Infrastructure negotiations drag on as Biden meets with Democrats on Capitol Hill

Biden traveled to Capitol Hill in the afternoon to speak with members of the House Democratic Caucus, as Democratic leaders and White House officials work to reach an agreement on the economic framework that they hope can unlock enough votes for infrastructure. Two sources familiar with the ongoing conversations told CNN that an agreement on the so-called economic package framework is neither finished nor imminent at this current time.

White House press secretary Jen Psaki said Biden wants to “defend his legislative agenda” and “speak directly with members, answer their questions, and explain why we should all work together to give the American people more room to speak. to breathe”. “

The president’s high-stakes visit to Hill comes as some Democrats have called for Biden to play a more active role in the process.

Democratic Rep. Steve Cohen of Tennessee said Friday: “I think the president should be involved” and said that “very few of us have seen the president in nine months that he’s been president. And I think he should attend a caucus.”

It can be a quieter caucus meeting than others. Rep. Jackie Speier, a Democrat from California, told CNN that the members decided, as a group, to put their cell phones in cubicles. The expectation is that the leaks from the meeting will be reduced.

It remains to be seen if Biden’s involvement will be able to change the dynamics or lead to some kind of breakthrough. Divisions within the party were on full display Thursday night when Democratic leaders in the House of Representatives scored in a vote for the $ 1 trillion infrastructure bill What progressives rebelled on the prospect of a vote and vowed to sink the bill. Progressives don’t want to go through with the bipartisan bill without a vote on the economic package, which could be priced as high as $ 3.5 trillion.

However, as of Friday, the way forward is still unclear, especially as progressives continue to say they need a Senate vote on the $ 3.5 trillion package to secure their support for the bipartisan infrastructure bill, and some Democrats are beginning to openly express their frustration with the delay.

Moderates are irritated that the bipartisan bill has yet to be voted on after Democratic leaders promised it would be carried out.

Centrist Democratic Rep. Scott Peters of California expressed that sentiment, saying, “I am frustrated. I want to vote on this today on this package.” Reflecting the uncertainty on the hill about what will happen next, he said, “I don’t know what will happen.”

Meanwhile, some progressives have expressed frustration that they were unaware of West Virginia Senator Joe Manchin’s front-line negotiating position before, so they could have started the negotiating process earlier. Manchin made it clear Thursday that $ 1.5 trillion was the price he was willing to pay over his party’s plan to expand the social safety net, taking him $ 2 trillion away from the lowest figure progressive Democrats have said they would accept.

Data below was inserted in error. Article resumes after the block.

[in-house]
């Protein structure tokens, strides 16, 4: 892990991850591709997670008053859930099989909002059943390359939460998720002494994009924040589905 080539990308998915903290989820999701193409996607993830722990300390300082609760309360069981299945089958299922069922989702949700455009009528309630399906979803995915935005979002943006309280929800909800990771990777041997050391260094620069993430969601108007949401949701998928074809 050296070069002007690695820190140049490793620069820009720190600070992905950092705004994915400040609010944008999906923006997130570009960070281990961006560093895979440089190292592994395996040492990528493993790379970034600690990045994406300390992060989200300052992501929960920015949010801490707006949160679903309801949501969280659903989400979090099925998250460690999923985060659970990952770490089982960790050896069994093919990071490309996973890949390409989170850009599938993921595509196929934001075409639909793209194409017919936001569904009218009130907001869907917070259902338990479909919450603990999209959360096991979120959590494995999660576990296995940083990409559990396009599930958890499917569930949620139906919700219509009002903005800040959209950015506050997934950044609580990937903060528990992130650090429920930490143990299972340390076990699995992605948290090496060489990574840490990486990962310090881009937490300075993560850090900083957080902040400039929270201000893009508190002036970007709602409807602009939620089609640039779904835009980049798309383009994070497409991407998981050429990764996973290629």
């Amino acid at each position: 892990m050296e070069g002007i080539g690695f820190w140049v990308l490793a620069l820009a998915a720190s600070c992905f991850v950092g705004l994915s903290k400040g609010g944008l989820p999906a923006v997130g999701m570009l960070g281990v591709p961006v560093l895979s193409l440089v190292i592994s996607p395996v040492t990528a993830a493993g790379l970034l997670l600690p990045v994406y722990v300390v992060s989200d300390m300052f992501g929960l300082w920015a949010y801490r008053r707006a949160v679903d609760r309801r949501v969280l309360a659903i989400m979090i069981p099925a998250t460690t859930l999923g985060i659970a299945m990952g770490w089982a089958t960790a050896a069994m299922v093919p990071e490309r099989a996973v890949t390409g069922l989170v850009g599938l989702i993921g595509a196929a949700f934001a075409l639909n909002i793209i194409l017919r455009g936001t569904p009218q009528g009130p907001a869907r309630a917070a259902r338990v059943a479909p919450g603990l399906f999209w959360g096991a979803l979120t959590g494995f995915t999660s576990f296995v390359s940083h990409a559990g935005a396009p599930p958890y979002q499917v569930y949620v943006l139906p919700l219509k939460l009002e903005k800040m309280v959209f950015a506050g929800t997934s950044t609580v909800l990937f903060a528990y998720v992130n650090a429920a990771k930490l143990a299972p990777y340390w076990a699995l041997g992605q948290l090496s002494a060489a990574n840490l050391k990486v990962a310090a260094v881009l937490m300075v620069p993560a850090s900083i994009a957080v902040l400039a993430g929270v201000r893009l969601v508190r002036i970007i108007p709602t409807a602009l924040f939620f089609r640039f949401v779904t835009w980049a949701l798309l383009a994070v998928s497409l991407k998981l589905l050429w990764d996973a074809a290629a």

Other Democrats, however, have shown more patience and suggested that it is a good thing that the talks are underway as they express optimism that a deal will be joined.

House Democratic Caucus Speaker Hakeem Jefferies said on Friday: “The speaker has indicated that we are going to vote today. I look forward to voting today, and I hope the bill will pass today … In the next hour We will get some clarity from the Senate as it relates to what they see as possible, so that we can decide what is acceptable. “

Meanwhile, Democrats are preparing a “Plan B” for the highway trust fund, that expired at midnight.

California Rep. Mark Takano confirmed that House Transportation Speaker Peter DeFazio presented a plan to make an interim bill and said he “presumes” a vote will take place today.

Leaving the House Democratic Caucus meeting this morning, DeFazio, a Democrat from Oregon, did not confirm to reporters whether he was announcing a 30-day freeway funding extension, but asked if Republicans could participate with an extension, replied, “I think if that was a solution, then they would.”

Any kind of interim bill would need the cooperation of both houses to clear up quickly.

Some senators have already left town, including moderate Democratic Senator Kyrsten Sinema of Arizona. Sinema left Washington and is in Phoenix, Arizona, for a medical appointment, according to a statement from her office. However, the statement said it is continuing negotiations remotely.

This story and the headline were updated with additional news on Friday.

CNN’s DJ Judd, Morgan Rimmer, Kristin Wilson, and Ali Zaslav contributed to this report.

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